This might sound like a bad arrangement for the female — having a parasite for a partner — but she actually gets an all-access pass to sperm whenever she wants it, which is important, as her chance of finding another male in her lifetime in the dark depths of the sea is low.
- Land snails: Fatal foreplay
Most land snails are hermaphrodites, which means they have both male and female sex parts and can reproduce as either. Several species have a “love dart” — essentially a sword made of calcium that they stab other snails with. This dart transfers “sperm-boosting secretions” that allow the snail being stabbed to fertilize their eggs, but it can also reduce fertility in the long-term and cause serious injury or death. In a study, researchers found that snails that were stabbed only lived three-fourths of an average life span and laid fewer eggs.
With such high costs to the snails, it’s a wonder why they even evolved these weapons — but the dart actually discourages the stabbed snail from mating with anyone else, whether because of the secretions or because of the intense pain, ensuring the stabber that his genes will be passed on to offspring.
- Pufferfish: Artistic attraction
Male pufferfish are the alluring artists of the marine world. They create intricate circular patterns on the seafloor to attract females by using their fins and bodies to move sand and create ridges. They then decorate their nests with pieces of shell and coral, hoping to appeal to the aesthetic desires of female pufferfish. It takes the male seven to 10 days to complete his unique nest.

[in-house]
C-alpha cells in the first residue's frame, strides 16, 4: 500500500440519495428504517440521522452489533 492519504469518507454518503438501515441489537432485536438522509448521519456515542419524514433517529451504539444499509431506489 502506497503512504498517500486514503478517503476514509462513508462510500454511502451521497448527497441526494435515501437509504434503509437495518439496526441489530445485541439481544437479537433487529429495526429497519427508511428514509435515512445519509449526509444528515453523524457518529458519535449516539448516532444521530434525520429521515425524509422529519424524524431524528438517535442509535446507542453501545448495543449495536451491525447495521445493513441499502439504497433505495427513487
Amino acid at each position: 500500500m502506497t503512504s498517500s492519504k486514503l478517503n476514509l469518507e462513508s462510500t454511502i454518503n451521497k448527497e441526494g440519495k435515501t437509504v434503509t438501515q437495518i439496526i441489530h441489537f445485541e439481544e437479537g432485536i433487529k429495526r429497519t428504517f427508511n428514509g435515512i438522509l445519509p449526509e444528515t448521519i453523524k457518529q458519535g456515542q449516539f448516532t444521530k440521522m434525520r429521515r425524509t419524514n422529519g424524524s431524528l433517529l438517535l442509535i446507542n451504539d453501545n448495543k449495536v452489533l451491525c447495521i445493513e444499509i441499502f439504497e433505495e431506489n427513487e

If a female appears and decides the design is to her liking, she will lay eggs in the middle of it, and then take off. Females usually choose males with the most intricate and largest nests — typically created by the strongest males, and therefore a process of natural selection. The already exhausted male then fertilizes the eggs and has to babysit until they hatch six days later.
After the eggs hatch, the male heads out to build a new nest, and do the process all over again. An artist’s work never ends.
- Water Striders: Playing dirty
Male water striders are perhaps the most sexually depraved of the insect world. Female water striders have a “genital shield” — essentially a chastity belt for insects — that prevents a male from mating with her unless she wants to. To get around this, some male water striders use coercion and threaten the females with death until they give in.
Water striders move across the surface of water thanks to surface tension, and they can use vibrations on the water to sense predators or prey. But some male water striders use this tapping in a more threatening way — hopping on the back of a female and tapping vigorously on the water surface to attract predators. Because the female is on the water (with the male on her back), she is directly exposed to any predators lurking underwater and stands a greater risk of being eaten, so she gives up and opens her genital shield to allow the male to mate with her.
Olivia DeSmit is a staff writer for Conservation International.